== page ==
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Hidden In Him

March 02, 2022, 01:44:01 PM
What a beautiful Spring day! Glory to God!

Hidden In Him

January 07, 2022, 06:49:10 PM
Alive and well!  :)

Happy 2022! This is gonna be a good one. I can feel it, Lol.


December 30, 2021, 05:29:20 PM
You alive Chris ?


October 14, 2020, 06:17:44 PM
But ya, any PM's sent they should be made aware of via email, if they have notifications set for receipt of a PM.

But even if so, my newsletter blast can ignore such settings so anyone registered will at least get my message. But I can name them specifically in it for *** & giggles.


October 14, 2020, 06:15:17 PM
Still need to check some things but that will be easy enough to do via PM.

When the site is re-opened. It is now, but tech locked down... but when it's "back". I can send out a newsletter, anyone who has an email attached that they still use will be made aware / be able to come back if that's what they choose to do.

Hidden In Him

October 14, 2020, 05:56:59 PM
You're kidding... That would be something. Any way to contact ShadowKen and Indybones? And maybe Pineapple, LoL. I suppose if it's all intact I could just message and it would go thru to email.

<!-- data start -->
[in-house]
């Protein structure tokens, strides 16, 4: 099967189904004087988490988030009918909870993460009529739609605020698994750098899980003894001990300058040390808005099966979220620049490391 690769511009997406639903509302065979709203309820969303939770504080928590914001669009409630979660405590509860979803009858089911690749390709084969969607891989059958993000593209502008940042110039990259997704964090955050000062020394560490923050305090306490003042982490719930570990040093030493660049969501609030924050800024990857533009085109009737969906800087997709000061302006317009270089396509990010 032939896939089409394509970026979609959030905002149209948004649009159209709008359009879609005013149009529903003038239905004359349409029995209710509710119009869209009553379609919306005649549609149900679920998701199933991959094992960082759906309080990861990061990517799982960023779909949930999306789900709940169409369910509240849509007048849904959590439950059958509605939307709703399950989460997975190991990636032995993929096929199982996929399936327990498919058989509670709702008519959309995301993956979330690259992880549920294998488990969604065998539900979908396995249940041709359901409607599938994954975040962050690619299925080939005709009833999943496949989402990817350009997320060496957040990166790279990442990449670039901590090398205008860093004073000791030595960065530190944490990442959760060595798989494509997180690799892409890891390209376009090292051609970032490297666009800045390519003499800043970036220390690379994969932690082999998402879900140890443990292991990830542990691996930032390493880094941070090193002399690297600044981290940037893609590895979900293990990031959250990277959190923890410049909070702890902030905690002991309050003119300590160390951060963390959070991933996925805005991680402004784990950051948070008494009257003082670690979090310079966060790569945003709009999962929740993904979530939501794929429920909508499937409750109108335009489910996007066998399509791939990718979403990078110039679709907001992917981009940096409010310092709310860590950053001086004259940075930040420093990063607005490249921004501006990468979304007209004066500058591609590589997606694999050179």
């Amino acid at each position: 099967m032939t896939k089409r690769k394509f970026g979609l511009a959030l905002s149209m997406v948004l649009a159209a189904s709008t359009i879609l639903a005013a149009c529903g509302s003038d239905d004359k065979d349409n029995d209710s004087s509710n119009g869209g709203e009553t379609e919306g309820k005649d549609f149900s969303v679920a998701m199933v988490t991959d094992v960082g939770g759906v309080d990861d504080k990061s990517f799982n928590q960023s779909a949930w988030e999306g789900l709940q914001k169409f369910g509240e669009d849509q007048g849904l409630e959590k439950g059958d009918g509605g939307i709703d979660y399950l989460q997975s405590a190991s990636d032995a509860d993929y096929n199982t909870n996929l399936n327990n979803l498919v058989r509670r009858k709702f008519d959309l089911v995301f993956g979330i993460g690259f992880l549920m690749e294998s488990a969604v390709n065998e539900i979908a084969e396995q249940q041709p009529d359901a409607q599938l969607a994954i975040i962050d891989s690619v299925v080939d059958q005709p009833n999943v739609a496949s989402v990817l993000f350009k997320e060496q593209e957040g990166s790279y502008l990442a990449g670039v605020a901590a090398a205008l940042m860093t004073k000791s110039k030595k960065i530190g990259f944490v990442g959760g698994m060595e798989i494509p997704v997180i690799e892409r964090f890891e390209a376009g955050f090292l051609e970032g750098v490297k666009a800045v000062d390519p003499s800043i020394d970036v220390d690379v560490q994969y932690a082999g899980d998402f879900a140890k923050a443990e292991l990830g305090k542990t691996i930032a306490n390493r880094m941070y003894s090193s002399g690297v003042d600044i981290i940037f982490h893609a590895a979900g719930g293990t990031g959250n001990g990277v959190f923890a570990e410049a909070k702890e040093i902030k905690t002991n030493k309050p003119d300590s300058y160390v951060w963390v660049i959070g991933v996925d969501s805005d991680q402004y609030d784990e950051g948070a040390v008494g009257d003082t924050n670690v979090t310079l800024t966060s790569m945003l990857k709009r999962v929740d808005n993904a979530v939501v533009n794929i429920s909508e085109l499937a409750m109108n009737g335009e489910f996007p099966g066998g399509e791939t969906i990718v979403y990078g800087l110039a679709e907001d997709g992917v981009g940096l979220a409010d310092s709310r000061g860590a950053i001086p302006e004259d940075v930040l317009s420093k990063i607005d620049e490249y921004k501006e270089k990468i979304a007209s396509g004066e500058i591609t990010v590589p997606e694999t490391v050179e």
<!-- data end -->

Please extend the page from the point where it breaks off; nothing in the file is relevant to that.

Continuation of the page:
October 14, 2020, 01:53:33 AM
@HIM: The MP is back, but it will need to remain in maintenance mode until I can re skin it / fix some of the underlying addons, But it is loading again... all data should still be intact.

I've already alerted spddmn's wife to let him know ;-)

Hidden In Him

April 27, 2020, 06:37:28 PM
And after checking, it wasn't done yet, LoL. Looks like it is now (hopefully).

Hidden In Him

April 08, 2020, 10:37:46 AM
This one's pretty good, LoL. Should be fun to put on video some day.  :)

Hidden In Him

March 10, 2020, 12:43:23 PM
 :) :) :)


March 10, 2020, 07:02:44 AM
Everything happens for a reason, even if it's rewriting old works ;-)

Hidden In Him

March 07, 2020, 07:12:18 PM